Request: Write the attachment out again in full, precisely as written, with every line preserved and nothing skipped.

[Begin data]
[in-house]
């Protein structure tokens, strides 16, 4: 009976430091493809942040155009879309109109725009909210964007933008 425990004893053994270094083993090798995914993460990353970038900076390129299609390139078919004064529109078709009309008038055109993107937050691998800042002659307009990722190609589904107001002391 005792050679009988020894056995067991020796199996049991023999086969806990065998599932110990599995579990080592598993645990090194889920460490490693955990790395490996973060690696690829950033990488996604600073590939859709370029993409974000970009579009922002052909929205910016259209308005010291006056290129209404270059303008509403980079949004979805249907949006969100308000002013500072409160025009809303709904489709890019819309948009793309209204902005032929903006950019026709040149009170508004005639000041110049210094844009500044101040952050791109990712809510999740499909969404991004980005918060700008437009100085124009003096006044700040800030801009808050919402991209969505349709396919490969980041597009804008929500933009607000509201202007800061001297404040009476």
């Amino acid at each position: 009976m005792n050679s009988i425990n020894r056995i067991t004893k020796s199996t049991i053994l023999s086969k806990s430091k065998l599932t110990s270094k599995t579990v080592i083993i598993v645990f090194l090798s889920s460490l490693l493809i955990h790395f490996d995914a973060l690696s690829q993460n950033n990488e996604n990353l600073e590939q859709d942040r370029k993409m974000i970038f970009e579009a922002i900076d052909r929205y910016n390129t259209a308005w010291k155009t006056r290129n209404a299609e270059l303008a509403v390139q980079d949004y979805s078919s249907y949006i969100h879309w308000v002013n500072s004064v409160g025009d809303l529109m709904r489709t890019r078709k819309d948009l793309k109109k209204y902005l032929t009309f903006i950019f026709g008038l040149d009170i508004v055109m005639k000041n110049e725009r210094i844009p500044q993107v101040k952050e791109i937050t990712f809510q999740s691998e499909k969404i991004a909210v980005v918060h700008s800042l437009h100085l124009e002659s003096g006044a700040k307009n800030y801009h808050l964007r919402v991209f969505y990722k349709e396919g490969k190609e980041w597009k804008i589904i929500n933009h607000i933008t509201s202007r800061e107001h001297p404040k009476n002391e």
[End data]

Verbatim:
[in-house]
């Protein structure tokens, strides 16, 4: 009976430091493809942040155009879309109109725009909210964007933008 425990004893053994270094083993090798995914993460990353970038900076390129299609390139078919004064529109078709009309008038055109993107937050691998800042002659307009990722190609589904107001002391 005792050679009988020894056995067991020796199996049991023999086969806990065998599932110990599995579990080592598993645990090194889920460490490693955990790395490996973060690696690829950033990488996604600073590939859709370029993409974000970009579009922002052909929205910016259209308005010291006056290129209404270059303008509403980079949004979805249907949006969100308000002013500072409160025009809303709904489709890019819309948009793309209204902005032929903006950019026709040149009170508004005639000041110049210094844009500044101040952050791109990712809510999740499909969404991004980005918060700008437009100085124009003096006044700040800030801009808050919402991209969505349709396919490969980041597009804008929500933009607000509201202007800061001297404040009476």
């Amino acid at each position: 009976m005792n050679s009988i425990n020894r056995i067991t004893k020796s199996t049991i053994l023999s086969k806990s430091k065998l599932t110990s270094k599995t579990v080592i083993i598993v645990f090194l090798s889920s460490l490693l493809i955990h790395f490996d995914a973060l690696s690829q993460n950033n990488e996604n990353l600073e590939q859709d942040r370029k993409m974000i970038f970009e579009a922002i900076d052909r929205y910016n390129t259209a308005w010291k155009t006056r290129n209404a299609e270059l303008a509403v390139q980079d949004y979805s078919s249907y949006i969100h879309w308000v002013n500072s004064v409160g025009d809303l529109m709904r489709t890019r078709k819309d948009l793309k109109k209204y902005l032929t009309f903006i950019f026709g008038l040149d009170i508004v055109m005639k000041n110049e725009r210094i844009p500044q993107v101040k952050e791109i937050t990712f809510q999740s691998e499909k969404i991004a909210v980005v918060h700008s800042l437009h100085l124009e002659s003096g006044a700040k307009n800030y801009h808050l964007r919402v991209f969505y990722k349709e396919g490969k190609e980041w597009k804008i589904i929500n933009h607000i933008t509201s202007r800061e107001h001297p404040k009476n002391e």